Without a sound foundation in the roots of 21st century capitalism, I can't help make things better. We all know the failure of unregulated capitalism and I want my voice, small though it may be, to rise above the conservative mendacity with facts, data and a sound theoretical understanding of how the economy of a modern nation-state functions.
Karl Marx understood well how mid-19th century capitalism functioned. He disassembled the machinery of laissez-faire capitalism in his monumental Das Kapital. Although wrong in some of the details (labor theory of value, for instance), his overall assessment of labor alienation as a key function of the capitalist system was correct. But that will only get you so far.
Following World War II, there was a shift in economic thinking, precipitated by the work of John Maynard Keynes. His book The General Theory of Employment, Interest and Money (which is on my Kindle and is next in line!) was the single most influential work of modern economics in the 20th century. Keynes overturned long-held beliefs that government which governs least, governs best. Published in 1936, Keynes saw how effective the Roosevelt recovery efforts were at putting Americans back to work. He expanded on this idea that it is demand that generates GDP. This theory would be globally operationalized following WWII in nearly every western nation. The data are clear that this simple concept that, if the masses are able to purchase goods and services, the economy will flourish, created the longest period of sustained growth.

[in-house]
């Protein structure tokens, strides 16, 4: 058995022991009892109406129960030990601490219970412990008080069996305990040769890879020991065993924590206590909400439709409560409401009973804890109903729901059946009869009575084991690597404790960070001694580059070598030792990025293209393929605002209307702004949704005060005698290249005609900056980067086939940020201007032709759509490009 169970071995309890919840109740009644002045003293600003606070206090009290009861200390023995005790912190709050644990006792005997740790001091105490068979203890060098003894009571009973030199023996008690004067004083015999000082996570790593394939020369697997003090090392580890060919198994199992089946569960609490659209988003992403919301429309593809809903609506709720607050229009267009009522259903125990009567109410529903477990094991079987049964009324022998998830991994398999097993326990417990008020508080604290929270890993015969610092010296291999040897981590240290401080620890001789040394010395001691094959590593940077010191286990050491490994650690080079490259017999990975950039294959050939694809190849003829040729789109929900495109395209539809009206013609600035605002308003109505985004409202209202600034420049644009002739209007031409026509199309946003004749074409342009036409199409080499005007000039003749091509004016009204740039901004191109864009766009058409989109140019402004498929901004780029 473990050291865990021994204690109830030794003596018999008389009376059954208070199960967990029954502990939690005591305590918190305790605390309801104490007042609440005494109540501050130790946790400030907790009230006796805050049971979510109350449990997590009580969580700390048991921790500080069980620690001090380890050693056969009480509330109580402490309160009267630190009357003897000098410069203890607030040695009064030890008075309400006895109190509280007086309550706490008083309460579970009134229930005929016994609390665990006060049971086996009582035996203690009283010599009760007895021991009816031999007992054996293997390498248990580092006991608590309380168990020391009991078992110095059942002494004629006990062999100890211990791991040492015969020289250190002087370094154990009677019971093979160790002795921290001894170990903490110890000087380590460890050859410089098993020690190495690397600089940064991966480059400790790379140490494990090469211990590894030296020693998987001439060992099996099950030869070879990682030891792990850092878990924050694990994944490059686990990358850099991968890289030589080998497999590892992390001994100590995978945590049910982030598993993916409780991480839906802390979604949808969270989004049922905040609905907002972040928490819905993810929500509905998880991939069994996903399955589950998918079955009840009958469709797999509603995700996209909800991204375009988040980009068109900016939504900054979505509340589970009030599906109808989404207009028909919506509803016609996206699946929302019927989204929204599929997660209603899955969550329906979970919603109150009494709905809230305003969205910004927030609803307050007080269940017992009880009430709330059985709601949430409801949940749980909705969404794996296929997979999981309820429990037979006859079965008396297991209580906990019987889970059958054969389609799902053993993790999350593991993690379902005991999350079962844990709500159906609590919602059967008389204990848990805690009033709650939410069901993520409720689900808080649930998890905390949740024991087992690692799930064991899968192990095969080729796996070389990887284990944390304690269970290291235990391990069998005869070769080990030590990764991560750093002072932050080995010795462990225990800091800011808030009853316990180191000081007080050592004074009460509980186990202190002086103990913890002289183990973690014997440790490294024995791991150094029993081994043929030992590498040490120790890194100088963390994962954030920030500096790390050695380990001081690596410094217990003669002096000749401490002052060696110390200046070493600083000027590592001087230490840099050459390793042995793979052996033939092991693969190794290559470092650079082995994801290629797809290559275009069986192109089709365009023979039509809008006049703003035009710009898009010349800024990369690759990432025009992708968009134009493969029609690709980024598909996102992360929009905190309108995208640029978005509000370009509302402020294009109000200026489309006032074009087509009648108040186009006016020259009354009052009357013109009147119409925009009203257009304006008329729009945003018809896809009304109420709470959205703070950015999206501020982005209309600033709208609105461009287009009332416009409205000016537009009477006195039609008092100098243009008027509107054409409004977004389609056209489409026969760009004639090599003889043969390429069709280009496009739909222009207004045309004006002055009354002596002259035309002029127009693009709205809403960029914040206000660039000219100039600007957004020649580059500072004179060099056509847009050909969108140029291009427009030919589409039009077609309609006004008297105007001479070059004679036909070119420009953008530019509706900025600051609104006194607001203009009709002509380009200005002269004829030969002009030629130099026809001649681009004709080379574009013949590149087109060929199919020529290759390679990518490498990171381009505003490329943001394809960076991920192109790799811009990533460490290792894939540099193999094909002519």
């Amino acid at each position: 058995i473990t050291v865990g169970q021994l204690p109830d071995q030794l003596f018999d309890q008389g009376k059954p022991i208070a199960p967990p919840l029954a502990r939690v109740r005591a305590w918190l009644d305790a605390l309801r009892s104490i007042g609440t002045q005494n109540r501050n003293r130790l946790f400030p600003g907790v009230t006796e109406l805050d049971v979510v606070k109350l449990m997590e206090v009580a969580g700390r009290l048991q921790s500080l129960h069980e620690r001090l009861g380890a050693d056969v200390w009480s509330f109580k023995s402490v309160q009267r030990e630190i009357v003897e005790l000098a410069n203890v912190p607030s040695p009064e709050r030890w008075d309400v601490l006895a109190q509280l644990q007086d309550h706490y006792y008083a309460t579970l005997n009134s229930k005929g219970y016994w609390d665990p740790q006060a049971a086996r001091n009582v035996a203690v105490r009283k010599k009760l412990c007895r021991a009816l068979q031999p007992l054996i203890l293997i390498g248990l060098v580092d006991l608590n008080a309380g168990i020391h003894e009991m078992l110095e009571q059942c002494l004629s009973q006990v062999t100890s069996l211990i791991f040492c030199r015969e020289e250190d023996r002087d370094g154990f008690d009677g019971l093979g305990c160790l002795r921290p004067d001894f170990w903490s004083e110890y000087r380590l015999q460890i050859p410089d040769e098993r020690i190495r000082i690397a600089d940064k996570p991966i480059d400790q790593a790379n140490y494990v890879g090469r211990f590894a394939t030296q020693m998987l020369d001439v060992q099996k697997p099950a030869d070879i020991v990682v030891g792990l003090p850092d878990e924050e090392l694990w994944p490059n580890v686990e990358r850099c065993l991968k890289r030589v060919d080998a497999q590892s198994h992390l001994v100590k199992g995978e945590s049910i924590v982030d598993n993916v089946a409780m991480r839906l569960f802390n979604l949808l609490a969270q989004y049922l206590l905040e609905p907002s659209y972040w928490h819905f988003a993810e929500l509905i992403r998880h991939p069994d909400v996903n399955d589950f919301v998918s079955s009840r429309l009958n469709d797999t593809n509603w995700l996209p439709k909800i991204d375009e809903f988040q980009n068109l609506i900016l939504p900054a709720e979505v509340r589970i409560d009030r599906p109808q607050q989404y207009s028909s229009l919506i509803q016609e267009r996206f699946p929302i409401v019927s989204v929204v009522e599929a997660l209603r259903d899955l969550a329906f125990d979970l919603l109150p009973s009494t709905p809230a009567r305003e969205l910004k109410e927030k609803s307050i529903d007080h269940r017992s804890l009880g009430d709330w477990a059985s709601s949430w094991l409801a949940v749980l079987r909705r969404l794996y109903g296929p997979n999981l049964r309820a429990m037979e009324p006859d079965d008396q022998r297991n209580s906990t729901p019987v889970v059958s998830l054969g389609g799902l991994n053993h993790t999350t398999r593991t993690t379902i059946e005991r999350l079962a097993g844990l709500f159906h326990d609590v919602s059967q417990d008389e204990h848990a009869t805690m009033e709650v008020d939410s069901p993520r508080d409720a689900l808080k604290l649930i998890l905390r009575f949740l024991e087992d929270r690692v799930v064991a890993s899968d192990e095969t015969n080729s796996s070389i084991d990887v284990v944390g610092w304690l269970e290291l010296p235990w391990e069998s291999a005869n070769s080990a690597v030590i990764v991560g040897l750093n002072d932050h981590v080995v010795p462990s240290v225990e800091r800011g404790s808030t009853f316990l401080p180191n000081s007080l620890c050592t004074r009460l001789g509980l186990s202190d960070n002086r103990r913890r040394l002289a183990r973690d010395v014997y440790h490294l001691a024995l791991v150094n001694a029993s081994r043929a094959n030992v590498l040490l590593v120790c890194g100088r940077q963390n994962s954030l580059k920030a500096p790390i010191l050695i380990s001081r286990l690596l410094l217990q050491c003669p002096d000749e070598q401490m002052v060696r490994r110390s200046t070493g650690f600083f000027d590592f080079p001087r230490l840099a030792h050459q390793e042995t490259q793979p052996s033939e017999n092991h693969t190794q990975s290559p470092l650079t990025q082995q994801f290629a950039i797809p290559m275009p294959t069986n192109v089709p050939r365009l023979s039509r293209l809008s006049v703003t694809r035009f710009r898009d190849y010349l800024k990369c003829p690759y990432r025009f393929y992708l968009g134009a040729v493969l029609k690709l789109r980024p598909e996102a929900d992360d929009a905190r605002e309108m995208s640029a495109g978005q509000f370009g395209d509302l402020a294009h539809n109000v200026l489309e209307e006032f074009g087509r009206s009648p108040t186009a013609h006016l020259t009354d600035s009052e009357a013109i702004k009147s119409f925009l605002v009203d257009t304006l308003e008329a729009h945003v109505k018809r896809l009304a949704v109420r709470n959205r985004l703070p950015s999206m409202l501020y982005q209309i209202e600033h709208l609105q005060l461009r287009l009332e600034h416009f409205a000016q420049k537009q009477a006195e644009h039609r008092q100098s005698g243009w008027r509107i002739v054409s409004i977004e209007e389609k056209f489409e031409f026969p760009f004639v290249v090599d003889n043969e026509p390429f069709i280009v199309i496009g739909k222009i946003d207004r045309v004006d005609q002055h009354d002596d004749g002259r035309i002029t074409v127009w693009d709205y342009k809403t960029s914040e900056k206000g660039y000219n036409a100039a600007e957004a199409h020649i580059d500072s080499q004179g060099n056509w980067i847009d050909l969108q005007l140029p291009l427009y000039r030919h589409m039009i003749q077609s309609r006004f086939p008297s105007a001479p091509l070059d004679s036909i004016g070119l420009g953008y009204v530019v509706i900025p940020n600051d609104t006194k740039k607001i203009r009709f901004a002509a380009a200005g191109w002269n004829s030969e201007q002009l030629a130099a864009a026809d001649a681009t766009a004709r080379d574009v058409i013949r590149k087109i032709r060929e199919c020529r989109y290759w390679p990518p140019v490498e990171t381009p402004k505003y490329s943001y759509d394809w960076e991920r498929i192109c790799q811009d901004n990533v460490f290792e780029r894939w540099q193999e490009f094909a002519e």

The theory was shelved in 1980 with the election of Ronald Reagan. Reagan introduced a new theory called supply-side economics. A monetarist system based on the Austrian school and Milton Friedman, one George H. W. Bush labeled "Voodoo economics" during the 1980 campaign. This economic model dominates global thinking to this day despite being renounced by David Stockman, the author of Reagan's economic policies and the ongoing failures of austerity programs worldwide.
Stockman: "(Extending the Bush tax cuts is) rank demagoguery. We should call it for what it is. If these people were all put into a room on penalty of death to come up with how much they could cut, they couldn't come up with $50 billion, when the problem is $1.3 trillion. So, to stand before the public and rub raw this anti-tax sentiment, the Republican Party, as much as it pains me to say this, should be ashamed of themselves."More on how America's (and indeed the world's) economic thinking ran off the rails in a future post.
So next fall (Fall, 2011) I'm enrolling in a macroeconomics class at UW Waukesha.